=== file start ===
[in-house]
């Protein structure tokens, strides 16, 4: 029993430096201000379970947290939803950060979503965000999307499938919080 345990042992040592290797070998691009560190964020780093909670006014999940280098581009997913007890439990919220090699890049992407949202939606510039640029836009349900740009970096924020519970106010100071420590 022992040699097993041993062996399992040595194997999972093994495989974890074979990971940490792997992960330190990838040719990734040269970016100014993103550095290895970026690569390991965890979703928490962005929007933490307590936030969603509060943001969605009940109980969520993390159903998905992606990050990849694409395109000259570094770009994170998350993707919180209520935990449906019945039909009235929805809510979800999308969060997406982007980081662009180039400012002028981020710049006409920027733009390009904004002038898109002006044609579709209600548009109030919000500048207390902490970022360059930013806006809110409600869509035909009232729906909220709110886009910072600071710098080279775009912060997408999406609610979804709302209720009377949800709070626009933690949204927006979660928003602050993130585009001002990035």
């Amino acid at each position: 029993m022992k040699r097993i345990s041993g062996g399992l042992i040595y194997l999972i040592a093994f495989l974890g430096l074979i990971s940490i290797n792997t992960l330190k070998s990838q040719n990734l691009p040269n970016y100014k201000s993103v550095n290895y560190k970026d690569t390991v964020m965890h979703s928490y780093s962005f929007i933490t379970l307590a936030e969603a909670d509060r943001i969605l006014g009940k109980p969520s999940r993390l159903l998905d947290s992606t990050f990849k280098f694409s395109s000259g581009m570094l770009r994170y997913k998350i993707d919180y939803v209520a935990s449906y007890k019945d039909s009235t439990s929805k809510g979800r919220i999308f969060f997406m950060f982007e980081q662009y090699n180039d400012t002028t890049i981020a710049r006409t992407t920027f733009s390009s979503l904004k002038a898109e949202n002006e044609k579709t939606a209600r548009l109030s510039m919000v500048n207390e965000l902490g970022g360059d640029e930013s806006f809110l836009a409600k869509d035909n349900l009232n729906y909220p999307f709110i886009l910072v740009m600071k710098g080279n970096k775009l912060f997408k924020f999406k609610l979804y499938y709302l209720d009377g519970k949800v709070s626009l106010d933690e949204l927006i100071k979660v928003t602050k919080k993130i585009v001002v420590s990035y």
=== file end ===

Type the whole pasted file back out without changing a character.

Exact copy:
[in-house]
């Protein structure tokens, strides 16, 4: 029993430096201000379970947290939803950060979503965000999307499938919080 345990042992040592290797070998691009560190964020780093909670006014999940280098581009997913007890439990919220090699890049992407949202939606510039640029836009349900740009970096924020519970106010100071420590 022992040699097993041993062996399992040595194997999972093994495989974890074979990971940490792997992960330190990838040719990734040269970016100014993103550095290895970026690569390991965890979703928490962005929007933490307590936030969603509060943001969605009940109980969520993390159903998905992606990050990849694409395109000259570094770009994170998350993707919180209520935990449906019945039909009235929805809510979800999308969060997406982007980081662009180039400012002028981020710049006409920027733009390009904004002038898109002006044609579709209600548009109030919000500048207390902490970022360059930013806006809110409600869509035909009232729906909220709110886009910072600071710098080279775009912060997408999406609610979804709302209720009377949800709070626009933690949204927006979660928003602050993130585009001002990035």
């Amino acid at each position: 029993m022992k040699r097993i345990s041993g062996g399992l042992i040595y194997l999972i040592a093994f495989l974890g430096l074979i990971s940490i290797n792997t992960l330190k070998s990838q040719n990734l691009p040269n970016y100014k201000s993103v550095n290895y560190k970026d690569t390991v964020m965890h979703s928490y780093s962005f929007i933490t379970l307590a936030e969603a909670d509060r943001i969605l006014g009940k109980p969520s999940r993390l159903l998905d947290s992606t990050f990849k280098f694409s395109s000259g581009m570094l770009r994170y997913k998350i993707d919180y939803v209520a935990s449906y007890k019945d039909s009235t439990s929805k809510g979800r919220i999308f969060f997406m950060f982007e980081q662009y090699n180039d400012t002028t890049i981020a710049r006409t992407t920027f733009s390009s979503l904004k002038a898109e949202n002006e044609k579709t939606a209600r548009l109030s510039m919000v500048n207390e965000l902490g970022g360059d640029e930013s806006f809110l836009a409600k869509d035909n349900l009232n729906y909220p999307f709110i886009l910072v740009m600071k710098g080279n970096k775009l912060f997408k924020f999406k609610l979804y499938y709302l209720d009377g519970k949800v709070s626009l106010d933690e949204l927006i100071k979660v928003t602050k919080k993130i585009v001002v420590s990035y």